Bonds totaling $50,000 were set. Creel was later sentenced to three years in prison on one of the charges and will also have to attend a substance abuse felony program.

The other case causing a stir when the cases are compared is that of LaKendrick Jorone Sonnier, 20, of Orange. Sonnier was recently sentenced to 35 years in prison for an aggravated robbery with a deadly weapon from an incident in April 2015. Sonnier entered a restaurant located in the 2300 block of MacArthur wearing gloves, dark clothing and a mask. Sonnier told the woman behind the register to give him the money, but when she could not he threatened to shoot her with the gun he was brandishing. She managed to open the register by ringing up an item and during the process he threatened to shoot her again. Once Sonnier had the money he went towards the office where the safe is kept. But, she was able to get between Sonnier and the door of the office and close it. He told her she had made a big mistake and would shoot her. He left the business and ran out into the parking lot. The woman was able to identify Sonnier to the police since he was familiar with him since he was a former employee.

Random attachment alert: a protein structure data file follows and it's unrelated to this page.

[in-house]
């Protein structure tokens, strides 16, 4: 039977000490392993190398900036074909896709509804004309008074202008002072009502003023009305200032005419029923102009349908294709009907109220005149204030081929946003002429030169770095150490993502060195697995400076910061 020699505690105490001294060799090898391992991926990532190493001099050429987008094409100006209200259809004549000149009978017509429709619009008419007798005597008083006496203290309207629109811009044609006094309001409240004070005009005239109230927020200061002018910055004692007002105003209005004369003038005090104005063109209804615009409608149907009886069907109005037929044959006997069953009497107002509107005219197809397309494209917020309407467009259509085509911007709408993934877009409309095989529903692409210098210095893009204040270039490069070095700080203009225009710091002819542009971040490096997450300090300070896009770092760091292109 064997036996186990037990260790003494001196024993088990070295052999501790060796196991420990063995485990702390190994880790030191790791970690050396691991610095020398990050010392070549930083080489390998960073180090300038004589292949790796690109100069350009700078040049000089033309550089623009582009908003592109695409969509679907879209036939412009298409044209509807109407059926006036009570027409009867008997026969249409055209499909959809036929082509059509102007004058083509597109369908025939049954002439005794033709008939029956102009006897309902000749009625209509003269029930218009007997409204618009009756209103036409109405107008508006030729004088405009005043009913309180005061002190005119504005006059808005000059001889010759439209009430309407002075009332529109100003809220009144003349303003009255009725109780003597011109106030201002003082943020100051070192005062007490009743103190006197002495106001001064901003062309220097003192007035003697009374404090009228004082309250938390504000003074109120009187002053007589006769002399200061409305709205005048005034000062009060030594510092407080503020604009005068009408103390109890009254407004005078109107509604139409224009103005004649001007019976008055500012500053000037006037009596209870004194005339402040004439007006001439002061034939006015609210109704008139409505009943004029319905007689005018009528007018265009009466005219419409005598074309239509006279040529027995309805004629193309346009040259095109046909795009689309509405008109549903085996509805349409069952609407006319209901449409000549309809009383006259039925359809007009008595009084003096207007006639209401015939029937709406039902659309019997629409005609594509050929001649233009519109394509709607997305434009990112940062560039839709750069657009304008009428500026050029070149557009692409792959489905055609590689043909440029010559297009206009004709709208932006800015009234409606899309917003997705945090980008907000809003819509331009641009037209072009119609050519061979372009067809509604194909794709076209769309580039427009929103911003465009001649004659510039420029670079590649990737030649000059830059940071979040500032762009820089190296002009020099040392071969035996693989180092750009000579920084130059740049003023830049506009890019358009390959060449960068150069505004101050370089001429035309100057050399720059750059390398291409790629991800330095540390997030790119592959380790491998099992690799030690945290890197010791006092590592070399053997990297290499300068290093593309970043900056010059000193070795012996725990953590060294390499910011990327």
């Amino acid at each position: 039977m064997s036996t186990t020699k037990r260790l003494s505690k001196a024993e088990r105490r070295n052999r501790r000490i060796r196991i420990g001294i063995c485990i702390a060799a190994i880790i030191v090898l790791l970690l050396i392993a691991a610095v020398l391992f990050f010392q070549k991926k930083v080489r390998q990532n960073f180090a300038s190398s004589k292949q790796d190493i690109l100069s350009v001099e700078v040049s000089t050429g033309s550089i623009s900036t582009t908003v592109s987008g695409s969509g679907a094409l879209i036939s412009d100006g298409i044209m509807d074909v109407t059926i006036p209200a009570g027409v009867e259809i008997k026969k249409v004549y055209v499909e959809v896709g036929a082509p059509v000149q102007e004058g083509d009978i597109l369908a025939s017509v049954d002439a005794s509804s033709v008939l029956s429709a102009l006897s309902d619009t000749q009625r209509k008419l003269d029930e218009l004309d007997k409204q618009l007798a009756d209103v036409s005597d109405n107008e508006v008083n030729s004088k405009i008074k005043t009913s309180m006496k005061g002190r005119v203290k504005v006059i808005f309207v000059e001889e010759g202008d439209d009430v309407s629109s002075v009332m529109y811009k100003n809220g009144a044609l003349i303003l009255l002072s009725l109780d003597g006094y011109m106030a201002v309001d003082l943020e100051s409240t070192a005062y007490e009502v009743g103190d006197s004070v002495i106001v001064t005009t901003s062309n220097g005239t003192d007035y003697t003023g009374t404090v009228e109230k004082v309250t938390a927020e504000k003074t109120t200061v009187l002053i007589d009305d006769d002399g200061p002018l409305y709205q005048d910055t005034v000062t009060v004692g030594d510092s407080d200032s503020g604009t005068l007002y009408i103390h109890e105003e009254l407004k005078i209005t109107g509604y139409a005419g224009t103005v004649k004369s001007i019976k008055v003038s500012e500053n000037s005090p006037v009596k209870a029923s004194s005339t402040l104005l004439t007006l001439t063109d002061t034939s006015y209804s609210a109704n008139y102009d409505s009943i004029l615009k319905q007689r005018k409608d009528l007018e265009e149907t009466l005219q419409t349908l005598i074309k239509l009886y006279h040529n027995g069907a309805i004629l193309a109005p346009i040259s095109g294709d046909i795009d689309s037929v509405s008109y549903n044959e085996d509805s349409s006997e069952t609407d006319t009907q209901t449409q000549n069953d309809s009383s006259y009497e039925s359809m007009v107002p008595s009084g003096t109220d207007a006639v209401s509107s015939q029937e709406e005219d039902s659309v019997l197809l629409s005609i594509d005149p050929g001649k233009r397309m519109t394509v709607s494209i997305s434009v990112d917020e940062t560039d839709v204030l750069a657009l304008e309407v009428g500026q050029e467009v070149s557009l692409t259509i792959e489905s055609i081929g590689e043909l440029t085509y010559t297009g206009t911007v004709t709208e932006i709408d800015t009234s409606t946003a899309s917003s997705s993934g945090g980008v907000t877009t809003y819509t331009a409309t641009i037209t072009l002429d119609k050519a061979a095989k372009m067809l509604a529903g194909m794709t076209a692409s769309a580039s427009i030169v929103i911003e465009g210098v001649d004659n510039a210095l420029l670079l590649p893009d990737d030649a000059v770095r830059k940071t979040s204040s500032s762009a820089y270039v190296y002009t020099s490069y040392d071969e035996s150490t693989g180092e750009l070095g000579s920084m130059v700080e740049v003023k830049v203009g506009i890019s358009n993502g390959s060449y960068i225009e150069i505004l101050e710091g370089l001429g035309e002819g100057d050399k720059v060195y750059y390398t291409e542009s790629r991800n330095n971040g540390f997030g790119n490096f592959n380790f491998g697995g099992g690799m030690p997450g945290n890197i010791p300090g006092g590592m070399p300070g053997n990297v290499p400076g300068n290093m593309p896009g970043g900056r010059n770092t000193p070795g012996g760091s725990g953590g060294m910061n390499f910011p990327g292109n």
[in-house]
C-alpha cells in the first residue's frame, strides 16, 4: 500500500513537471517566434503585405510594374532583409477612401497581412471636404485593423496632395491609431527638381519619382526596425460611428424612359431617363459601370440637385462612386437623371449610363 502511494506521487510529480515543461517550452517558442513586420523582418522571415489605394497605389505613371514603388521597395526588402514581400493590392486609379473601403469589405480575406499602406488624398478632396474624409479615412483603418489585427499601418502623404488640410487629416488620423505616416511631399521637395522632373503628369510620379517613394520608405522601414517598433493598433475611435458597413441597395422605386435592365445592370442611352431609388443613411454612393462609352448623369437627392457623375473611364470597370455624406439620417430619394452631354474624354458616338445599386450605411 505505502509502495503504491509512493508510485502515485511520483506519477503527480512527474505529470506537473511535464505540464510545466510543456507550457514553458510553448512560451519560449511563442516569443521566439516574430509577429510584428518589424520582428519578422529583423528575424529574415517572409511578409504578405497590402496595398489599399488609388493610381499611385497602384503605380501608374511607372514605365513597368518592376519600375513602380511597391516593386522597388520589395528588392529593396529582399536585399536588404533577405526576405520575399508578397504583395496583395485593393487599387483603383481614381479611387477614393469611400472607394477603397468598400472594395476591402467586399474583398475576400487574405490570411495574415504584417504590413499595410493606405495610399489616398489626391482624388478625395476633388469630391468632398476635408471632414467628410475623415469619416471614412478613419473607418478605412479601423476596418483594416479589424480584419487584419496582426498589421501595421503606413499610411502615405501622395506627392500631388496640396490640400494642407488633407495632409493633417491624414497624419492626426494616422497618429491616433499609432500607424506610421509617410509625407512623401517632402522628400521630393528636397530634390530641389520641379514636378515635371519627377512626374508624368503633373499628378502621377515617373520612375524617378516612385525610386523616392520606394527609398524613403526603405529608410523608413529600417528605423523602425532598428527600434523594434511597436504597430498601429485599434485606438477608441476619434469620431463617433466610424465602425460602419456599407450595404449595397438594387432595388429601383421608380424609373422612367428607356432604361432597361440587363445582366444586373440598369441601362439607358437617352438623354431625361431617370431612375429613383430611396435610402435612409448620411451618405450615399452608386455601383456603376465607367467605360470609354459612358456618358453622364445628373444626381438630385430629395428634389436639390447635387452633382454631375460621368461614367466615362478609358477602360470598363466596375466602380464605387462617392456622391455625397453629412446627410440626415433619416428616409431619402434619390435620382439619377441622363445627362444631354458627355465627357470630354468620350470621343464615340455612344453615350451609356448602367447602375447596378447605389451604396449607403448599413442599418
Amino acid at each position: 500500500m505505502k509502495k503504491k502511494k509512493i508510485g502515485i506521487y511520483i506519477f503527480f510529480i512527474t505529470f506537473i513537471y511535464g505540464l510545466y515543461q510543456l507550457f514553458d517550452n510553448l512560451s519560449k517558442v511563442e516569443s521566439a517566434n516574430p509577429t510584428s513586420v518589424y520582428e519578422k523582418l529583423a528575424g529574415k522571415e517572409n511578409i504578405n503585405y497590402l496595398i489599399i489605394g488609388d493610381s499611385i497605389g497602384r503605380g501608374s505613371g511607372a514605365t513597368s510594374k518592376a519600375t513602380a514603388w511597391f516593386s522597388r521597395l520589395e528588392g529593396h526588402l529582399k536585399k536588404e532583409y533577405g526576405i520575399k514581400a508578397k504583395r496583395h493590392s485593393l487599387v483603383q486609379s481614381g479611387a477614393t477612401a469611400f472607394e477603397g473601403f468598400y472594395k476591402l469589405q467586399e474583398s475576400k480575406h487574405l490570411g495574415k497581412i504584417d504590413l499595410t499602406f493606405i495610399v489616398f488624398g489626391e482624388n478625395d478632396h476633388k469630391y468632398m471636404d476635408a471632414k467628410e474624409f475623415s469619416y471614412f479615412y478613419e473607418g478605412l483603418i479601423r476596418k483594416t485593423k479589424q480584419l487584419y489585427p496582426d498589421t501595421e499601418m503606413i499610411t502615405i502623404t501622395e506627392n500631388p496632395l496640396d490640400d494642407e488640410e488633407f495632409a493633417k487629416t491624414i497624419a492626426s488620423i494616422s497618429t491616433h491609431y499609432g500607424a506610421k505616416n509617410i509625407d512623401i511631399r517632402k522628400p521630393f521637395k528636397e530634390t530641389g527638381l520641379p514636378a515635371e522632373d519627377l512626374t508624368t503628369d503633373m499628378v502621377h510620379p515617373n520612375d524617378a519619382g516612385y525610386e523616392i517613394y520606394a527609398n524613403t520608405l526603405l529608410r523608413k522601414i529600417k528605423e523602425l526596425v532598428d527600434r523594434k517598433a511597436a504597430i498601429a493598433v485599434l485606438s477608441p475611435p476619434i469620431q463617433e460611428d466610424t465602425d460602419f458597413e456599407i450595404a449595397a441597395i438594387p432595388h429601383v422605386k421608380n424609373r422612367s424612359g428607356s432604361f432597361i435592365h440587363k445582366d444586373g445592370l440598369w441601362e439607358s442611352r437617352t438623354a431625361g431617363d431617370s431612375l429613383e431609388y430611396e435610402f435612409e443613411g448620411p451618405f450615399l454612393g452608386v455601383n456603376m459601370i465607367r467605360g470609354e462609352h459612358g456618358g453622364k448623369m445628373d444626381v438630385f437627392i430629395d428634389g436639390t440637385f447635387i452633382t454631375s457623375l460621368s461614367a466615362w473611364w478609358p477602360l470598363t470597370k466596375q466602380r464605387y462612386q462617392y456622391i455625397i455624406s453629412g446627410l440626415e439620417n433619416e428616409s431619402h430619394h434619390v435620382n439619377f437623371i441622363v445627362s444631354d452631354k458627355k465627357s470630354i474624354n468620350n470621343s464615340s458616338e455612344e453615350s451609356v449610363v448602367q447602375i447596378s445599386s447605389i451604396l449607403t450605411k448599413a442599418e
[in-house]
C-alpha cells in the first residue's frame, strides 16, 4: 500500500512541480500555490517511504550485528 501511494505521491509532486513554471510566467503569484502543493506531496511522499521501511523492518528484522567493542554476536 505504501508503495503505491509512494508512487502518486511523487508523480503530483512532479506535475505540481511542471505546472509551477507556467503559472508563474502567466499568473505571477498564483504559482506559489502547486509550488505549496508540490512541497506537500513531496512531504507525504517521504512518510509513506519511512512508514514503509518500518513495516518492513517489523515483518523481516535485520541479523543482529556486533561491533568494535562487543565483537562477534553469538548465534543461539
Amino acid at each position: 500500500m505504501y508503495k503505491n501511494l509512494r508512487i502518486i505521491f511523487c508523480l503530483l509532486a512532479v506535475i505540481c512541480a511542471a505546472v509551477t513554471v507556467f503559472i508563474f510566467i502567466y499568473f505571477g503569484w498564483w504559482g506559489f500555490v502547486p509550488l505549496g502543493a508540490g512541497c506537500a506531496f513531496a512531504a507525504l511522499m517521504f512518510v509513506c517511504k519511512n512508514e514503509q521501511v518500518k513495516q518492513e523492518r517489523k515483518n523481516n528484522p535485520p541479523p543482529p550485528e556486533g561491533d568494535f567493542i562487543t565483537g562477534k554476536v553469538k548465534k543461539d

LaKendrick Jorone Sonnier, 20, of Orange. Sonnier was recently sentenced to 35 years in prison for an aggravated robbery with a deadly weapon from an incident in April 2015.

LaKendrick Jorone Sonnier, 20, of Orange. Sonnier was recently sentenced to 35 years in prison for an aggravated robbery with a deadly weapon from an incident in April 2015.

Sonnier was arrested a short time later during a traffic stop with the money and clothing worn by the suspect still in his possession. In addition, there was a bullet still in the chamber of the gun, according to a probable cause affidavit. Bond was set at $25,000.

Ross feels since both crimes are aggravated robbery the sentencing should have been the same. The sentiment is shared by others as well.

Both men accepted a plea bargain agreement and were sentenced by Judge Dennis Powell, according to information received.